Free Markets, Free People


Why Turkey’s change of attitude toward Israel is important and could be ominous

Someone apparently had an extra bowl of Cheerios this morning:

Syrian President Bashar Assad said Israel’s attack on the Gaza aid flotilla has increased the chances of war in the Middle East, in a BBC interview on Wednesday. Assad said that Syria was working to prevent a regional war but he added that there was no chance of a peace deal with the current Israeli administration, which he called a “pyromaniac government”.

The rhetoric keeps ratcheting up as if various Arab factions are trying to talk themselves into testing Israel again. It’s been a while, but the in the past the results have been uniformly bad for the Arab nations.

But there has been a recent change. Turkey is now talking tough as well. And, add in Iran’s attempt to ingratiate itself with the Arab world and suddenly it’s a little different ballgame.

Turkey’s inclusion against Israel in the rhetorical wars now being waged has encouraged many Arab pundits to hail the Turks and Turkish Prime Minister Erdogan as the much awaited “leader” of the movement against Israel. One writer hailed him as “more Arab than the Arabs” while criticizing Arab leaders as too passive.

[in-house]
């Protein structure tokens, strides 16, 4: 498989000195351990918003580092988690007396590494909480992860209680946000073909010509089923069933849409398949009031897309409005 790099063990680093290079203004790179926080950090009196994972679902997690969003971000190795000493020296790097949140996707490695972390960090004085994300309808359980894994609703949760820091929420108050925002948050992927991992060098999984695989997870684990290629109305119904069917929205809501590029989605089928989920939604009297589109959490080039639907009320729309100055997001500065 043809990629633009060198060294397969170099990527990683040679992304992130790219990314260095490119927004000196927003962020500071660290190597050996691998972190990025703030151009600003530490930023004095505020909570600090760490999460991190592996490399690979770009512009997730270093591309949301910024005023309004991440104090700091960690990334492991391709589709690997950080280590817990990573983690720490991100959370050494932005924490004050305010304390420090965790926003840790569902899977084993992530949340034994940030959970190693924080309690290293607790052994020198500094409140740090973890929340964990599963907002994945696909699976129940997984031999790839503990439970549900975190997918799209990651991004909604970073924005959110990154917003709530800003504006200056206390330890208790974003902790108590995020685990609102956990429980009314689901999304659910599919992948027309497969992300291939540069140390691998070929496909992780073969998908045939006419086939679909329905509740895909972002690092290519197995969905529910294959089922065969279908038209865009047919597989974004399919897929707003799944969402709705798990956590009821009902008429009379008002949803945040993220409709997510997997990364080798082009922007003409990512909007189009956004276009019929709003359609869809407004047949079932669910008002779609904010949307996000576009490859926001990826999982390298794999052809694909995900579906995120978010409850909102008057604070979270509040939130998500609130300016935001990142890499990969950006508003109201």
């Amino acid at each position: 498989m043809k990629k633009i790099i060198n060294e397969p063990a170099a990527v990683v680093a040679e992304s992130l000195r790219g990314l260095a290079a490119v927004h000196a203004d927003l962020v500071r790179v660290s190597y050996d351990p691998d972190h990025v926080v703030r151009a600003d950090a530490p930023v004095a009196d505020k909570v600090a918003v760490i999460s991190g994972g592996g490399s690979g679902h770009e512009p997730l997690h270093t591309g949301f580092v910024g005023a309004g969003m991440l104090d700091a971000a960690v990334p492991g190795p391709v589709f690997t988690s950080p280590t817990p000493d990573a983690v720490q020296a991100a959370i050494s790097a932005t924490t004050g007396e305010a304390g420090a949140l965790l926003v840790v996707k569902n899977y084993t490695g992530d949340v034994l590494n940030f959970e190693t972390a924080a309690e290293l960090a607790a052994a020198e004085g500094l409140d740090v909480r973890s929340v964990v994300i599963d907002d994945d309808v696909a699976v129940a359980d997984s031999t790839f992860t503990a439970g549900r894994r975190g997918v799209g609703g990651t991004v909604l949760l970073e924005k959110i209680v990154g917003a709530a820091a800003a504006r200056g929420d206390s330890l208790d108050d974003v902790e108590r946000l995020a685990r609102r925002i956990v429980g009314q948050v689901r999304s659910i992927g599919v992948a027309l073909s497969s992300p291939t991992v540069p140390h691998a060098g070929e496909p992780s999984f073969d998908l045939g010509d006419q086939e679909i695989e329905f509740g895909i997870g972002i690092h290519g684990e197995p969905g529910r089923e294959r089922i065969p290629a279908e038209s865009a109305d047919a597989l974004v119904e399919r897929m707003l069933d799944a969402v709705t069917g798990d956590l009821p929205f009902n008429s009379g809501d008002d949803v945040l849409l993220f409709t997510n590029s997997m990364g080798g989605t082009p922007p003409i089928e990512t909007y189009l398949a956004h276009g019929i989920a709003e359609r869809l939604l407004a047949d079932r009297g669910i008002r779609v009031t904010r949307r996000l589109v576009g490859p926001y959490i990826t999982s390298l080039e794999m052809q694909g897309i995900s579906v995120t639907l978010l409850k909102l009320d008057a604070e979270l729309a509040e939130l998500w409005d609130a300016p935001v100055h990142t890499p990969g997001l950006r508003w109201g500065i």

There have been huge pro-Turkey rallies in Gaza, Beruit and Damascus. Recently, text messages from viewers displayed on Al-Jazeera TV during a June 4th Erdogan speech in Konya, some of which said: “Erdogan, you are king of the Arabs,” and “Son of the sultans, you have restored the glory of the Ottomans.”

Hizbullah considers Erdogan the new rock star of anti-Israeli leadership, and some Gazans are naming their children after him.

What Turkey and Erdogan have apparently managed to do, according to one writer, is bring those who have rejected Hamas and Hizbullah because of their Iranian ties on board in a unified “Islamic” effort to confront Israel:

“Unlike the Palestinians and many Arabs who support Nasrallah, large groups had yearned for a leadership unconnected to Iran or the new jihadi Shi’a… They rejected Hamas and accused the Palestinian jihad movement of being an instrument of Shi’ite Iran. Now Turkey has emerged to compensate for the incapacity of the leaders of the Arab regimes.

“Erdogan [has emerged as a figure] whose portrait can be displayed in homes, on billboards, and on cars. When all is said and done, the integration into the resistance movement of those who [had] hesitated is now being achieved through the gate of Islam.

Turkey seems to have finally rejected the west and put to rest its desire to be a part of it. Although it retains NATO membership, it appears to have no further interest in the EU. Turkey also appears to be again casting its eyes in the direction of its past glory – the Ottoman Empire. Certainly it isn’t pretending it would again rule over all of its former territories, but Turkey seems to feel it could be a major if not the major influence in the area of the Middle East. One sure way to work toward that goal is to take on Israel.

While it publicly claims it is still a secular nation ruled by secular institutions, this latest situation with Israel and Turkey’s reaction are all Islamic and designed to appeal to the Islamic world in general and the people of the Middle East specifically.

This is one of the conflicts that is brewing on the horizon. It is a new twist in a very old situation. But it promises real trouble if not addressed and defused quickly.